Senior Care by Cathy McArthur

He said he prepared the space shuttle.
Because of him, men walked on the moon.

If we were young, we could have worn parachutes
or held on to pillows, floating
through air, or I’d fly an airplane
straight to the Amazon, spanning
across countries. I was leaving
Regal Heights Nursing Home, waving
goodbye to my mother,
when Gerald in his loud yellow vest,
his green pants and socks,
tried to follow me in his wheelchair,
spinning his wheels with his hands;

the elevator alarms sounding
in the entrance hall
the aides rushed in, pulling him into his room,
his Hoyer like a life jacket, lifting him up.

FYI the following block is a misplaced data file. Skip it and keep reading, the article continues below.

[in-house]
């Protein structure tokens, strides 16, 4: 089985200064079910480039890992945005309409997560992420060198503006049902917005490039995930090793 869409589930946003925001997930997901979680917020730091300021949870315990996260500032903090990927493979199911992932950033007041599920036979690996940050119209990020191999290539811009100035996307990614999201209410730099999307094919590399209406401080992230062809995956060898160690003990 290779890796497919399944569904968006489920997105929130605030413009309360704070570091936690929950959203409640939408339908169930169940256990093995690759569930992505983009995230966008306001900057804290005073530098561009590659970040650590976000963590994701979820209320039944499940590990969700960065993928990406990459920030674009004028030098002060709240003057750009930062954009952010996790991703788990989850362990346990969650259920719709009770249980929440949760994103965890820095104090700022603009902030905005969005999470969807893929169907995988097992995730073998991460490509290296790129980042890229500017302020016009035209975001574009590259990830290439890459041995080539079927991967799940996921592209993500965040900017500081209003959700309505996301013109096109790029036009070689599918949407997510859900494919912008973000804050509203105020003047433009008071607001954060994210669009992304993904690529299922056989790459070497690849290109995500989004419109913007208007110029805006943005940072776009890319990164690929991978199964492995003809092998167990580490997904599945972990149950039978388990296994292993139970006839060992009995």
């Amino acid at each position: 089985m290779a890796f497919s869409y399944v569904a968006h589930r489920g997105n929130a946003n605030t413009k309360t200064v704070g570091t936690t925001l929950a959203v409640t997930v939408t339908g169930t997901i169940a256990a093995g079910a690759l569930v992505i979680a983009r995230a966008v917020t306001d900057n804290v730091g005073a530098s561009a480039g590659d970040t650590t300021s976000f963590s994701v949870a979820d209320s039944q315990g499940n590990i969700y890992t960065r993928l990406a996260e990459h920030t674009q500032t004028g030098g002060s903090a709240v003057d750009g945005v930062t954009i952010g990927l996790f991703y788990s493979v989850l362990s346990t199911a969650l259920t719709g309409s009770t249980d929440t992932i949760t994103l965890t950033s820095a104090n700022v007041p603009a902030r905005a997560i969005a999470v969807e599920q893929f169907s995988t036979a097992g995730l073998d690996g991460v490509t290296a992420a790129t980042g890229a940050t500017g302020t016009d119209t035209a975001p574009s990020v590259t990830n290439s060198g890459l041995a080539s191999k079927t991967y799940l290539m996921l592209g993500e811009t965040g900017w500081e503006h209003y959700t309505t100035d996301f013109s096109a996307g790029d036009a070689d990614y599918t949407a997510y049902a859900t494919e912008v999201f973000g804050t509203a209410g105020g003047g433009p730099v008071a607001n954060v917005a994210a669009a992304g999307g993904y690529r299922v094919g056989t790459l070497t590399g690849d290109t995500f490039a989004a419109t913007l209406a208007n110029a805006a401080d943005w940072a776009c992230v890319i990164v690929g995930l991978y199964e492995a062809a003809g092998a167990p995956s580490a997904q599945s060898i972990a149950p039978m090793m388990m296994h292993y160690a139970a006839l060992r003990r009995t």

Cathy McArthur
Cathy McArthur Portrait_opt (2)Cathy McArthur’s (aka Palermo’s) work has appeared in Blueline, Barrow Street, Hanging Loose, Gargoyle, The Bellevue Literary Review, The Valparaiso Poetry Review, Lumina, Jacket, Cross-connect, Women’s Studies Quarterly, and other journals. Her translations of Blanca Castellon, from Nicaragua, are forthcoming in Ping Pong Magazine. Cathy teaches creative writing and composition in The City College of New York, where she received her MFA in Poetry, and the Malanche Award for her literary translations.